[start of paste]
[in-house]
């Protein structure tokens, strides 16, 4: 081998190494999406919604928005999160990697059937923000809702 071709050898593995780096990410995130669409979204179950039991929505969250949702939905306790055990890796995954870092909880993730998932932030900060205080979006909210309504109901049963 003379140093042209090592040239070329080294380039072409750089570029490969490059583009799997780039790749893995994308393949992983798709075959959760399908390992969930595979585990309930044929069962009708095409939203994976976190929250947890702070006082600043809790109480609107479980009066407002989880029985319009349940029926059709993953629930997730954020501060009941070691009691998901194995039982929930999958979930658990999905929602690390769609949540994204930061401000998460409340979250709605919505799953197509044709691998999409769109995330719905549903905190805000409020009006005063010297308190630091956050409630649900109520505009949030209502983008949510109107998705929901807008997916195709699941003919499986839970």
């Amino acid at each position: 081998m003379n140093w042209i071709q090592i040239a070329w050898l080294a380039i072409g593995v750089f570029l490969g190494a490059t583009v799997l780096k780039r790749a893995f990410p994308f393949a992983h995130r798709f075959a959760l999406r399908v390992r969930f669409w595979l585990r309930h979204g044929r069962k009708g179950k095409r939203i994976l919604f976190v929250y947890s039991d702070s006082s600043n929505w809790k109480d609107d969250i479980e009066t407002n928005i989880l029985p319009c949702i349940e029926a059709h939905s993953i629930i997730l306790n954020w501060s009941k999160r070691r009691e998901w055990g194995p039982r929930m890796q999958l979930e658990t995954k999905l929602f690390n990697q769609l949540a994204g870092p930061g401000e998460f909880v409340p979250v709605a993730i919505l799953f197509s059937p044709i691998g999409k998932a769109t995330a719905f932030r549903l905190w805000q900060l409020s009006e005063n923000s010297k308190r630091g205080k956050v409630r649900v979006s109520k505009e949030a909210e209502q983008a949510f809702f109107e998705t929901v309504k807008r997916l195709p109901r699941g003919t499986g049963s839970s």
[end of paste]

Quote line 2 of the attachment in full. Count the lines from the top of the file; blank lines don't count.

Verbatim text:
């Protein structure tokens, strides 16, 4: 081998190494999406919604928005999160990697059937923000809702 071709050898593995780096990410995130669409979204179950039991929505969250949702939905306790055990890796995954870092909880993730998932932030900060205080979006909210309504109901049963 003379140093042209090592040239070329080294380039072409750089570029490969490059583009799997780039790749893995994308393949992983798709075959959760399908390992969930595979585990309930044929069962009708095409939203994976976190929250947890702070006082600043809790109480609107479980009066407002989880029985319009349940029926059709993953629930997730954020501060009941070691009691998901194995039982929930999958979930658990999905929602690390769609949540994204930061401000998460409340979250709605919505799953197509044709691998999409769109995330719905549903905190805000409020009006005063010297308190630091956050409630649900109520505009949030209502983008949510109107998705929901807008997916195709699941003919499986839970």